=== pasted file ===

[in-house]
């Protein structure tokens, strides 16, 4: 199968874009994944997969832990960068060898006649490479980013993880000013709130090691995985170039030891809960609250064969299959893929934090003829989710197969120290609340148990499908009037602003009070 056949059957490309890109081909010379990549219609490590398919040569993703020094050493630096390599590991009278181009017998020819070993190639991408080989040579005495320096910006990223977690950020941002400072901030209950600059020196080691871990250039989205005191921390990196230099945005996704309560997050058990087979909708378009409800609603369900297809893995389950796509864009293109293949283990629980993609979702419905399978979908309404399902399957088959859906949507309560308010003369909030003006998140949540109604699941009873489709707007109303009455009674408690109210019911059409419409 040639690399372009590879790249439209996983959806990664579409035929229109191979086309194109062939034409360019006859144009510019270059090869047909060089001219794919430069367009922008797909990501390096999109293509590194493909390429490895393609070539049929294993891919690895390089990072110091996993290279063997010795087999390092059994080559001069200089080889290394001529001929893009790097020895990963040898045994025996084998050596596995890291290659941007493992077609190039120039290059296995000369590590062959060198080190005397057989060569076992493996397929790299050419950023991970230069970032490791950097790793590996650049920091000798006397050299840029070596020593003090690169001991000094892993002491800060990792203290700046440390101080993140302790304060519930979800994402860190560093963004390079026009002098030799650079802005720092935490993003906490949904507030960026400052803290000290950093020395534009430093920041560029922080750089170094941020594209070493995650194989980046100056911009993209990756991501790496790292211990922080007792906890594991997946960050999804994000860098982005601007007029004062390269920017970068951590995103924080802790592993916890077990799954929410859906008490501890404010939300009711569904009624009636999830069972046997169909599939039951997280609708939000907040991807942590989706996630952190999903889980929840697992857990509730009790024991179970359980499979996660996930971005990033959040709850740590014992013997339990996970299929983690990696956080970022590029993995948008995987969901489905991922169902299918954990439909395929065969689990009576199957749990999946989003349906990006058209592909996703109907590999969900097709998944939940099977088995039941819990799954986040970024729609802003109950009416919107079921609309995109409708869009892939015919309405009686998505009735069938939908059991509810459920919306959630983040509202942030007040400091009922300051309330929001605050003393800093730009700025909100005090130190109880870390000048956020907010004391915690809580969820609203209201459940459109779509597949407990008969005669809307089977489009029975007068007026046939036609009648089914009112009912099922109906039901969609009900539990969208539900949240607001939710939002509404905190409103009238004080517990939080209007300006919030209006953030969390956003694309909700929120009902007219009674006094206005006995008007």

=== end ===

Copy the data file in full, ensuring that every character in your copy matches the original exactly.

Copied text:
[in-house]
């Protein structure tokens, strides 16, 4: 199968874009994944997969832990960068060898006649490479980013993880000013709130090691995985170039030891809960609250064969299959893929934090003829989710197969120290609340148990499908009037602003009070 056949059957490309890109081909010379990549219609490590398919040569993703020094050493630096390599590991009278181009017998020819070993190639991408080989040579005495320096910006990223977690950020941002400072901030209950600059020196080691871990250039989205005191921390990196230099945005996704309560997050058990087979909708378009409800609603369900297809893995389950796509864009293109293949283990629980993609979702419905399978979908309404399902399957088959859906949507309560308010003369909030003006998140949540109604699941009873489709707007109303009455009674408690109210019911059409419409 040639690399372009590879790249439209996983959806990664579409035929229109191979086309194109062939034409360019006859144009510019270059090869047909060089001219794919430069367009922008797909990501390096999109293509590194493909390429490895393609070539049929294993891919690895390089990072110091996993290279063997010795087999390092059994080559001069200089080889290394001529001929893009790097020895990963040898045994025996084998050596596995890291290659941007493992077609190039120039290059296995000369590590062959060198080190005397057989060569076992493996397929790299050419950023991970230069970032490791950097790793590996650049920091000798006397050299840029070596020593003090690169001991000094892993002491800060990792203290700046440390101080993140302790304060519930979800994402860190560093963004390079026009002098030799650079802005720092935490993003906490949904507030960026400052803290000290950093020395534009430093920041560029922080750089170094941020594209070493995650194989980046100056911009993209990756991501790496790292211990922080007792906890594991997946960050999804994000860098982005601007007029004062390269920017970068951590995103924080802790592993916890077990799954929410859906008490501890404010939300009711569904009624009636999830069972046997169909599939039951997280609708939000907040991807942590989706996630952190999903889980929840697992857990509730009790024991179970359980499979996660996930971005990033959040709850740590014992013997339990996970299929983690990696956080970022590029993995948008995987969901489905991922169902299918954990439909395929065969689990009576199957749990999946989003349906990006058209592909996703109907590999969900097709998944939940099977088995039941819990799954986040970024729609802003109950009416919107079921609309995109409708869009892939015919309405009686998505009735069938939908059991509810459920919306959630983040509202942030007040400091009922300051309330929001605050003393800093730009700025909100005090130190109880870390000048956020907010004391915690809580969820609203209201459940459109779509597949407990008969005669809307089977489009029975007068007026046939036609009648089914009112009912099922109906039901969609009900539990969208539900949240607001939710939002509404905190409103009238004080517990939080209007300006919030209006953030969390956003694309909700929120009902007219009674006094206005006995008007």